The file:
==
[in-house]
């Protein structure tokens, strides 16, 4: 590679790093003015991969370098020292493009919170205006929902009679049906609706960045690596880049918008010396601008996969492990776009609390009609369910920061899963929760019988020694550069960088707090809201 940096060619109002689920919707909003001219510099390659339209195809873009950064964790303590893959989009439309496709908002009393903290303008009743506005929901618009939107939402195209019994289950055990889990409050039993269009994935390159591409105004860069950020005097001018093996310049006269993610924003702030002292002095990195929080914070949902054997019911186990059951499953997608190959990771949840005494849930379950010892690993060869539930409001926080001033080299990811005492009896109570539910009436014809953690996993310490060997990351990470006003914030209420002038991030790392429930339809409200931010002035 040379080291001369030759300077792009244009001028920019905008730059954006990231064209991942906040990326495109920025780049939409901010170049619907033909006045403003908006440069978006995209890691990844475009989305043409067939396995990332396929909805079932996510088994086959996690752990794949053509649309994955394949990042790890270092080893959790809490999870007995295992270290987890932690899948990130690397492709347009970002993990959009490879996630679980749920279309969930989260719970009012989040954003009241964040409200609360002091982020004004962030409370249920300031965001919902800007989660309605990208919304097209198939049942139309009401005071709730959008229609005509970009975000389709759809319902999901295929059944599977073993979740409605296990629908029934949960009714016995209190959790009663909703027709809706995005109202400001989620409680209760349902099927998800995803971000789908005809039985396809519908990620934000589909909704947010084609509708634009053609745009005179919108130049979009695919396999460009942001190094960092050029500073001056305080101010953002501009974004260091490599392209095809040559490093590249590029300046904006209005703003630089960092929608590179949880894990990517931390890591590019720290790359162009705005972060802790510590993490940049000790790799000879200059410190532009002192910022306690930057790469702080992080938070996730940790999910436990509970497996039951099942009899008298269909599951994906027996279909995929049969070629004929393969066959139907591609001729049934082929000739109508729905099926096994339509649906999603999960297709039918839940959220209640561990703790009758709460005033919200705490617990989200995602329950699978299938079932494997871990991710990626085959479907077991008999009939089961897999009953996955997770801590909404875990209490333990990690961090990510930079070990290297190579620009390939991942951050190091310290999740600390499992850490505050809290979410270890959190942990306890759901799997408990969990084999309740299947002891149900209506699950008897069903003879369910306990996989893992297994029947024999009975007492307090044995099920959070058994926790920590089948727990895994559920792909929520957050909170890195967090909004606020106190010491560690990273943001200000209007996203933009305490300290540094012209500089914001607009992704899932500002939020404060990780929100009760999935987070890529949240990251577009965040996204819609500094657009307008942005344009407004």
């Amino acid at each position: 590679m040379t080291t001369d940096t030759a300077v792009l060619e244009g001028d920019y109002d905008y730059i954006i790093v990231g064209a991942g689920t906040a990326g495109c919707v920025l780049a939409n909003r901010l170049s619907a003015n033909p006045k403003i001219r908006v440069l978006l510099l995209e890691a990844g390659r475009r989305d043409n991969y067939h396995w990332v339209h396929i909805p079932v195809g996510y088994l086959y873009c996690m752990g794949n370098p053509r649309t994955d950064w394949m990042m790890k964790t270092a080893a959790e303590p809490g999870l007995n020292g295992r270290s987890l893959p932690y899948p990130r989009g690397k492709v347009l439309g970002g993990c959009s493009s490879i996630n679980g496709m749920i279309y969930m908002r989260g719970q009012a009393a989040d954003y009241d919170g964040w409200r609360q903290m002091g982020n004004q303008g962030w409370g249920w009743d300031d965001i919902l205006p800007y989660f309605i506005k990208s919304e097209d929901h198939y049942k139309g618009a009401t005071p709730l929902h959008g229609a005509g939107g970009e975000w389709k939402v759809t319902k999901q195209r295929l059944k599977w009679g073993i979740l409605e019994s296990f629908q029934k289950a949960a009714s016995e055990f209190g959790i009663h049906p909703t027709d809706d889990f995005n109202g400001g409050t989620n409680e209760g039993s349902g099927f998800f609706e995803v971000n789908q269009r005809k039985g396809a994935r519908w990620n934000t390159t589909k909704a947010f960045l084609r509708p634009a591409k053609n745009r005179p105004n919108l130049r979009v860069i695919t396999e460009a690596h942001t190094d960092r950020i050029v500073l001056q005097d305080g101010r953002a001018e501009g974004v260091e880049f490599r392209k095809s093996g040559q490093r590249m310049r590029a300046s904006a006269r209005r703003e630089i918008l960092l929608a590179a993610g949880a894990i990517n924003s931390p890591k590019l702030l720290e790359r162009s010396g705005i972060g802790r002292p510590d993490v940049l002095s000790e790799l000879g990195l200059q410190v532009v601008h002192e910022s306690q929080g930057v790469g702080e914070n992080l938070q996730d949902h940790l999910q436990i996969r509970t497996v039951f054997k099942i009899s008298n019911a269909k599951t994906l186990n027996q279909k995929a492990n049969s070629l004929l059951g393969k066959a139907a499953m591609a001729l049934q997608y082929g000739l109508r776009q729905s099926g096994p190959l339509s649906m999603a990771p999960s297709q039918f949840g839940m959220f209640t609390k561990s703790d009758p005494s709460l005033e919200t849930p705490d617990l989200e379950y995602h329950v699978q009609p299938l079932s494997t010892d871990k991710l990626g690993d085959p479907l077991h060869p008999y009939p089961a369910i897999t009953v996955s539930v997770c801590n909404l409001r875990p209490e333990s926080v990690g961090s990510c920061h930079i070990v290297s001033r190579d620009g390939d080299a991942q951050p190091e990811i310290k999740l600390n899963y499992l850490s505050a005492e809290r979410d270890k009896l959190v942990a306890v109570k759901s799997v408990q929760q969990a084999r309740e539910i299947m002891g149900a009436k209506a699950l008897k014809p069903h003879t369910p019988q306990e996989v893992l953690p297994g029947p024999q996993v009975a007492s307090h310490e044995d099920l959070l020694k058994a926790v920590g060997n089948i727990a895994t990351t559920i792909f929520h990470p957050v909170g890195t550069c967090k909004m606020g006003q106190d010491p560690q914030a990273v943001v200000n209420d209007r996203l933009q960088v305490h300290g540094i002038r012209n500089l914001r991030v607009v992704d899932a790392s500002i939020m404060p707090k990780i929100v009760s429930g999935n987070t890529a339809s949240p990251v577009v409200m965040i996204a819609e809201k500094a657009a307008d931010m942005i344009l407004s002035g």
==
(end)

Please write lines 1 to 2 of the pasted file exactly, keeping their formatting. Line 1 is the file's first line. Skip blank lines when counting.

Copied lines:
[in-house]
């Protein structure tokens, strides 16, 4: 590679790093003015991969370098020292493009919170205006929902009679049906609706960045690596880049918008010396601008996969492990776009609390009609369910920061899963929760019988020694550069960088707090809201 940096060619109002689920919707909003001219510099390659339209195809873009950064964790303590893959989009439309496709908002009393903290303008009743506005929901618009939107939402195209019994289950055990889990409050039993269009994935390159591409105004860069950020005097001018093996310049006269993610924003702030002292002095990195929080914070949902054997019911186990059951499953997608190959990771949840005494849930379950010892690993060869539930409001926080001033080299990811005492009896109570539910009436014809953690996993310490060997990351990470006003914030209420002038991030790392429930339809409200931010002035 040379080291001369030759300077792009244009001028920019905008730059954006990231064209991942906040990326495109920025780049939409901010170049619907033909006045403003908006440069978006995209890691990844475009989305043409067939396995990332396929909805079932996510088994086959996690752990794949053509649309994955394949990042790890270092080893959790809490999870007995295992270290987890932690899948990130690397492709347009970002993990959009490879996630679980749920279309969930989260719970009012989040954003009241964040409200609360002091982020004004962030409370249920300031965001919902800007989660309605990208919304097209198939049942139309009401005071709730959008229609005509970009975000389709759809319902999901295929059944599977073993979740409605296990629908029934949960009714016995209190959790009663909703027709809706995005109202400001989620409680209760349902099927998800995803971000789908005809039985396809519908990620934000589909909704947010084609509708634009053609745009005179919108130049979009695919396999460009942001190094960092050029500073001056305080101010953002501009974004260091490599392209095809040559490093590249590029300046904006209005703003630089960092929608590179949880894990990517931390890591590019720290790359162009705005972060802790510590993490940049000790790799000879200059410190532009002192910022306690930057790469702080992080938070996730940790999910436990509970497996039951099942009899008298269909599951994906027996279909995929049969070629004929393969066959139907591609001729049934082929000739109508729905099926096994339509649906999603999960297709039918839940959220209640561990703790009758709460005033919200705490617990989200995602329950699978299938079932494997871990991710990626085959479907077991008999009939089961897999009953996955997770801590909404875990209490333990990690961090990510930079070990290297190579620009390939991942951050190091310290999740600390499992850490505050809290979410270890959190942990306890759901799997408990969990084999309740299947002891149900209506699950008897069903003879369910306990996989893992297994029947024999009975007492307090044995099920959070058994926790920590089948727990895994559920792909929520957050909170890195967090909004606020106190010491560690990273943001200000209007996203933009305490300290540094012209500089914001607009992704899932500002939020404060990780929100009760999935987070890529949240990251577009965040996204819609500094657009307008942005344009407004």